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Randall Ahren wrote:

Get a can of compressed air for cleaning PCs and use the little straw to direct the air into the radiator fins of your computer and blow the dust out.

Apple doesn't believe in vents.

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The vents on a MacBook are along the hinge between the base and the display. Just because they're not ugly, doesn't mean they're not there. Placing your hand below this hinge will give you an idea of how much hot air is being moved by the "passive" cooling.

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Malaki96 wrote:

The vents on a MacBook are along the hinge between the base and the display. Just because they're not ugly, doesn't mean they're not there. Placing your hand below this hinge will give you an idea of how much hot air is being moved by the "passive" cooling.

Being blocked by the hinge doesn't count.

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Hmm, lots of mis-information in this thread... Maybe I can help clear it up? But only if people read the thread ;-)

Macbooks have fans, just like other laptops. The fans draw air from the top, those neat looking grilles on each side of the keyboard, and exhaust it out the back, which for many versions is hidden by the hinge for the display.

I personally use a 3rd party application called "smc fan control" -- http://www.macupdate.com/app/mac/23049/smcfancontrol

The reason I use that is because I've found that on older Apple laptops (before unibody) that Apple wasn't ramping up the fan speeds to my satisfaction. My newest laptop (2011 unibody MacBook pro) I don't bother with smc fan control, because the fans ramp up and down nicely.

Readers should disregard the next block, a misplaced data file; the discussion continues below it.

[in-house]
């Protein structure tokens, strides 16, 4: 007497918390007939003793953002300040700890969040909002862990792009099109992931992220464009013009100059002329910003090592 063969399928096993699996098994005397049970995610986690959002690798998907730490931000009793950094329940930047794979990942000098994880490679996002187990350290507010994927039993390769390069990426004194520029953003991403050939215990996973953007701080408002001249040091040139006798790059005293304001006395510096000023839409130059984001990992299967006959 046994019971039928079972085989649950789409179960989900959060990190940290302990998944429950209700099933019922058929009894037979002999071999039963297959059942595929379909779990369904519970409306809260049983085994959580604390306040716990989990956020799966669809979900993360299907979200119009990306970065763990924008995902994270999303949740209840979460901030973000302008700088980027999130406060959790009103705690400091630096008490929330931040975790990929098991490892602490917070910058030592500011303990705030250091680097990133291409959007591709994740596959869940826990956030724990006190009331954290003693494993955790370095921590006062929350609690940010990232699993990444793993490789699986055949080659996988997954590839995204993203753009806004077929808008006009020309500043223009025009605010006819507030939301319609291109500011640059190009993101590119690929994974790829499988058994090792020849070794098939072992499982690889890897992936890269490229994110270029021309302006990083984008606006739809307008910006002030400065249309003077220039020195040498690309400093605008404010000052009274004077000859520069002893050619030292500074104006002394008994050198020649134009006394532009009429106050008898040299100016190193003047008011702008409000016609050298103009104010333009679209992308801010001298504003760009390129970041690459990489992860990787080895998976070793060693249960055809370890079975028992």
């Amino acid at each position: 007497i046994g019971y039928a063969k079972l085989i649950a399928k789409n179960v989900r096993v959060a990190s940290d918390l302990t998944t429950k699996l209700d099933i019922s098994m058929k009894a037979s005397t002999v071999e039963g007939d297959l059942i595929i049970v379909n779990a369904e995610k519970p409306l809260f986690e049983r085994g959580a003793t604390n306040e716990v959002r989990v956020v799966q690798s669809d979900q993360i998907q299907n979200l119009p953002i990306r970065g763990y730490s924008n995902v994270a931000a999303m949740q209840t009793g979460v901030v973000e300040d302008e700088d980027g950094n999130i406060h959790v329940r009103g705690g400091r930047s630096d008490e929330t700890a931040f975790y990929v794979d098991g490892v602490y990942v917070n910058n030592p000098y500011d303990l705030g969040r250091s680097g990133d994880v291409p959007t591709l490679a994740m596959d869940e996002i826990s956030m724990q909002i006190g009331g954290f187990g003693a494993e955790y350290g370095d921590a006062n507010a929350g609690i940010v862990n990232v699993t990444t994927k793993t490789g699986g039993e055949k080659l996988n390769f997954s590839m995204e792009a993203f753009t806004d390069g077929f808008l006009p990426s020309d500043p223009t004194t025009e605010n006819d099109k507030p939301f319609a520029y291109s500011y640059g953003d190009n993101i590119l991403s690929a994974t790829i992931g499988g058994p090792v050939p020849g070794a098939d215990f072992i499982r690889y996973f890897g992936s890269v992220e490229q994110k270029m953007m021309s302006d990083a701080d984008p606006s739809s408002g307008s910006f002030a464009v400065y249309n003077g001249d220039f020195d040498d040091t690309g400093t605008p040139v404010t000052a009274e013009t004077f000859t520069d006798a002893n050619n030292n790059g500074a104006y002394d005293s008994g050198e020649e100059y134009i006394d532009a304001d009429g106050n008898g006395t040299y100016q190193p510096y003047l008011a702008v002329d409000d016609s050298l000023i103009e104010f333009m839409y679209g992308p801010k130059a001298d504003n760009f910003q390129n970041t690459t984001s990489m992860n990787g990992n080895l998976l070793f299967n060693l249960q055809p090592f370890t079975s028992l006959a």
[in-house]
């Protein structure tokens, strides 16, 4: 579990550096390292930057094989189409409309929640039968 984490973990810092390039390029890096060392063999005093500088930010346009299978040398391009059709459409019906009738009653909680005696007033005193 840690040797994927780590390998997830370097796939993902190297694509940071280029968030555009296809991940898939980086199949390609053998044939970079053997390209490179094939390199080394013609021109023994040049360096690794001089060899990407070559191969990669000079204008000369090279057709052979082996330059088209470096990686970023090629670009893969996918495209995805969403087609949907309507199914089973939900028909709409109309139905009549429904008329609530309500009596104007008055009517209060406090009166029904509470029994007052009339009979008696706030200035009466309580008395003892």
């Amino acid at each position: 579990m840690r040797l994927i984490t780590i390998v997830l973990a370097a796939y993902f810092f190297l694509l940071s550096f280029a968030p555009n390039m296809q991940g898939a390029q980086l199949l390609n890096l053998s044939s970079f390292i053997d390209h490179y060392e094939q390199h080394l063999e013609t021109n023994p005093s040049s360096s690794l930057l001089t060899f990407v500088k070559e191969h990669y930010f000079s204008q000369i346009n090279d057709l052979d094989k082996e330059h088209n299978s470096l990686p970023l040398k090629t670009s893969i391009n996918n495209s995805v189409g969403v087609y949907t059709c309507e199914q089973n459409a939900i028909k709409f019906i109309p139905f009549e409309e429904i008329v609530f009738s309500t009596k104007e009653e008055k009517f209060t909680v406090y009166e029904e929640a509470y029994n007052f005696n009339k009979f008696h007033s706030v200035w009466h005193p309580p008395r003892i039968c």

I also own a 27" iMac desktop, and it gets quite hot as well, so I also use smc fan control there. I just ramp the fans up until I get a temperature I'm comfortable with, and then turn it down later on when I'm done.

If you think your fans are dusty, you may consider taking your laptop in to the Apple store, if that's an option for you. I suspect a genius will be able to help remove the dust. For the iMac, I found that running a vacuum cleaner hose along the bottom of the unit (where the air intake grille is located) can help remove a fair amount of dust buildup. The desktop units have a filter which prevents the dust from coating your fans and ruining them over time, but the filter itself will impede airflow when it gets too dusty.

Finally, none of this is unique to Apple - current generation computers run hot, Apple has just chosen to ramp their fans up slower than other manufcaturers, which for most usage scenarios is a win, as the machines run cool and quiet.

 

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80 deg C is quite normal for a MBP when running graphics full tilt like the SL viewer makes it do.